In 2015, the company applied to become the first company to sell and import used iPhones in the country, but the environment ministry rejected its request, claimed a Bloomberg report .

In 2016, Apple is making another push to sell used iPhones in the country and reportedly, the company is faced with stiff resistance from local players who claim that it will create a lot of ‘electronic waste, jeopardise local players and make a farce of Prime Minister Modi’s Make in India plan’.

“Make in India could turn into Dump in India,” said Sudhir Hasija, chairman of Karbonn Mobiles, to Bloomberg , underlining the stance of the local players.

Currently refurbished iPhones are sold in India, but they are sold by local third parties who have no direct connection with Apple. Apple likely wants a pie of this market because it will likely reduce the cost of owning an iPhone.

With the growth of the iPhone business slowing down in big markets like China and US, India is an important market, as India is the second largest smartphone market in the world. The iPhone business accounts for more than half of Apple’s revenue, which makes it critical to the future of the company.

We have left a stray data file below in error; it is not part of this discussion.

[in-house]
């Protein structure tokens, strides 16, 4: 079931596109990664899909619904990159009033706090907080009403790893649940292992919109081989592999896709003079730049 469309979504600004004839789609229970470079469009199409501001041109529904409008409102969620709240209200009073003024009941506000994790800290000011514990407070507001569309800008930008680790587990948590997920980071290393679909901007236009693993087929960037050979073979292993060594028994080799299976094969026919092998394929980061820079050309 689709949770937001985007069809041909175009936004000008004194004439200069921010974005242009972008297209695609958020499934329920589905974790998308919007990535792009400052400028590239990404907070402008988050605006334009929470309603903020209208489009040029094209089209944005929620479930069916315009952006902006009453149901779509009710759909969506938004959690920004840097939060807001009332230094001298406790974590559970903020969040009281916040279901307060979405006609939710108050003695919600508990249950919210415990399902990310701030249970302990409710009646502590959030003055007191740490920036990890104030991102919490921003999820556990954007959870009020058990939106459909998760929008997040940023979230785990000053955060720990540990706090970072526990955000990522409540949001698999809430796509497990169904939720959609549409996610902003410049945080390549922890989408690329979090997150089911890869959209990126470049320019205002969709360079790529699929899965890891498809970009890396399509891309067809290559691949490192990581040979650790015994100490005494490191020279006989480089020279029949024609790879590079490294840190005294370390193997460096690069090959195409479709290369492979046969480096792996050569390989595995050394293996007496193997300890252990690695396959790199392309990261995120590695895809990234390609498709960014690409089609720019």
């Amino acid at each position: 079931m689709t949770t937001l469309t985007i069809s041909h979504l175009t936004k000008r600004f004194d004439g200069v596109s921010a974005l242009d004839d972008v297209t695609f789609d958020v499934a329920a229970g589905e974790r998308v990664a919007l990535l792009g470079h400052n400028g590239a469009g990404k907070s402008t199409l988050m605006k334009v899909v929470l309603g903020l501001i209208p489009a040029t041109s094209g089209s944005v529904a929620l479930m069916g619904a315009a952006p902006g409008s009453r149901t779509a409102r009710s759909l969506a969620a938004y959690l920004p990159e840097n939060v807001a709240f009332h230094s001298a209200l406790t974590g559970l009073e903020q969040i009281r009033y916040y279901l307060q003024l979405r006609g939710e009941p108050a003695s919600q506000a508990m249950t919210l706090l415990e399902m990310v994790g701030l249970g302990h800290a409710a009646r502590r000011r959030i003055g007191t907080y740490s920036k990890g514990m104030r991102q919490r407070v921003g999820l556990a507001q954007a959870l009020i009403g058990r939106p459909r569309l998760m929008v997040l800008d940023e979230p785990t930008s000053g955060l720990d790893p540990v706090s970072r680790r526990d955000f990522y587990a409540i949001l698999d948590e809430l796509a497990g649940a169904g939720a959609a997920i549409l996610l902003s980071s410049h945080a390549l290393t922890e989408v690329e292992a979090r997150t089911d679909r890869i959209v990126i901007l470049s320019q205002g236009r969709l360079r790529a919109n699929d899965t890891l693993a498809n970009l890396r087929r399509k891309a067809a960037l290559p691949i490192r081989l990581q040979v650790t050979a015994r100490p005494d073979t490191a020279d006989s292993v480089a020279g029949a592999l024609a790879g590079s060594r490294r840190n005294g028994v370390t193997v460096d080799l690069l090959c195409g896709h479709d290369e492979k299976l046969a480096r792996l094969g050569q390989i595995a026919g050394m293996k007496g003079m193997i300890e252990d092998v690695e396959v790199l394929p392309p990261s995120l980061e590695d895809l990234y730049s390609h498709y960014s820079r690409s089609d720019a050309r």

Apple has also applied to get permission open single brand retail stores in India. The company is likely to soon get permission to open its iconic Apple stores in the country.

Apple, however, in its application has argued that it will set up facilities that will take-in discarded phones and refurbish them. Apple is also an industry leader when it comes down to environment friendly practices and recycling products. During the iPhone SE launch event, the company also showcased a robot named Liam who disassembles iPhones.